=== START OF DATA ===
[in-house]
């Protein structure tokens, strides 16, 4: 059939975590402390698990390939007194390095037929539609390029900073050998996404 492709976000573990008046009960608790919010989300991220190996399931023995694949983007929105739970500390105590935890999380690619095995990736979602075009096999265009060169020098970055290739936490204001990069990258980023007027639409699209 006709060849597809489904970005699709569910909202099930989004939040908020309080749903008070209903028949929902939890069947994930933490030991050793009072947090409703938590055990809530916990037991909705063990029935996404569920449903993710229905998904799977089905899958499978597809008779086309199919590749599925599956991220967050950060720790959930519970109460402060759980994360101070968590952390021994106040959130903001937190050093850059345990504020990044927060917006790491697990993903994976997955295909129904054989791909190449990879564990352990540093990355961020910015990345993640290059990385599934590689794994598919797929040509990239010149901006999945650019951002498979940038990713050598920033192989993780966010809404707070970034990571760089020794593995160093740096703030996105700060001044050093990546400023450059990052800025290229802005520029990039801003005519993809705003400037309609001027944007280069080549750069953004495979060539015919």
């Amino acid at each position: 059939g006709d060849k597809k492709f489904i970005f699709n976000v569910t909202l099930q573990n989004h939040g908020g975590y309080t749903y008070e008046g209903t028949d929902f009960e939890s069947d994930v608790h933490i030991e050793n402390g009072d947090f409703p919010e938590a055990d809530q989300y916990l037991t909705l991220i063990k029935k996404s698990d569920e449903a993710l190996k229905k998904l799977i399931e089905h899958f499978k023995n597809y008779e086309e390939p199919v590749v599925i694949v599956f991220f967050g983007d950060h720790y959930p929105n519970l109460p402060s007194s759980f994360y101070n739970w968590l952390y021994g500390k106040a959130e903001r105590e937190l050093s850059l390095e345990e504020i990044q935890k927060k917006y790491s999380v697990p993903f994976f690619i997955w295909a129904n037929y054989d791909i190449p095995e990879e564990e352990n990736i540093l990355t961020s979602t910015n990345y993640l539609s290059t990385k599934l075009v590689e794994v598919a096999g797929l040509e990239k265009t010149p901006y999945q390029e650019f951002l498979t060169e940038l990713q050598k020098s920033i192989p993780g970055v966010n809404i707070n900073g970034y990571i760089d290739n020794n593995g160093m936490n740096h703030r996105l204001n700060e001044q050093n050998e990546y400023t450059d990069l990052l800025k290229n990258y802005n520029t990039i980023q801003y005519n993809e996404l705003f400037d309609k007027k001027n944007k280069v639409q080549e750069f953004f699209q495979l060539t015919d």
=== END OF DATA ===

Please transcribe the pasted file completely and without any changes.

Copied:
[in-house]
């Protein structure tokens, strides 16, 4: 059939975590402390698990390939007194390095037929539609390029900073050998996404 492709976000573990008046009960608790919010989300991220190996399931023995694949983007929105739970500390105590935890999380690619095995990736979602075009096999265009060169020098970055290739936490204001990069990258980023007027639409699209 006709060849597809489904970005699709569910909202099930989004939040908020309080749903008070209903028949929902939890069947994930933490030991050793009072947090409703938590055990809530916990037991909705063990029935996404569920449903993710229905998904799977089905899958499978597809008779086309199919590749599925599956991220967050950060720790959930519970109460402060759980994360101070968590952390021994106040959130903001937190050093850059345990504020990044927060917006790491697990993903994976997955295909129904054989791909190449990879564990352990540093990355961020910015990345993640290059990385599934590689794994598919797929040509990239010149901006999945650019951002498979940038990713050598920033192989993780966010809404707070970034990571760089020794593995160093740096703030996105700060001044050093990546400023450059990052800025290229802005520029990039801003005519993809705003400037309609001027944007280069080549750069953004495979060539015919």
């Amino acid at each position: 059939g006709d060849k597809k492709f489904i970005f699709n976000v569910t909202l099930q573990n989004h939040g908020g975590y309080t749903y008070e008046g209903t028949d929902f009960e939890s069947d994930v608790h933490i030991e050793n402390g009072d947090f409703p919010e938590a055990d809530q989300y916990l037991t909705l991220i063990k029935k996404s698990d569920e449903a993710l190996k229905k998904l799977i399931e089905h899958f499978k023995n597809y008779e086309e390939p199919v590749v599925i694949v599956f991220f967050g983007d950060h720790y959930p929105n519970l109460p402060s007194s759980f994360y101070n739970w968590l952390y021994g500390k106040a959130e903001r105590e937190l050093s850059l390095e345990e504020i990044q935890k927060k917006y790491s999380v697990p993903f994976f690619i997955w295909a129904n037929y054989d791909i190449p095995e990879e564990e352990n990736i540093l990355t961020s979602t910015n990345y993640l539609s290059t990385k599934l075009v590689e794994v598919a096999g797929l040509e990239k265009t010149p901006y999945q390029e650019f951002l498979t060169e940038l990713q050598k020098s920033i192989p993780g970055v966010n809404i707070n900073g970034y990571i760089d290739n020794n593995g160093m936490n740096h703030r996105l204001n700060e001044q050093n050998e990546y400023t450059d990069l990052l800025k290229n990258y802005n520029t990039i980023q801003y005519n993809e996404l705003f400037d309609k007027k001027n944007k280069v639409q080549e750069f953004f699209q495979l060539t015919d």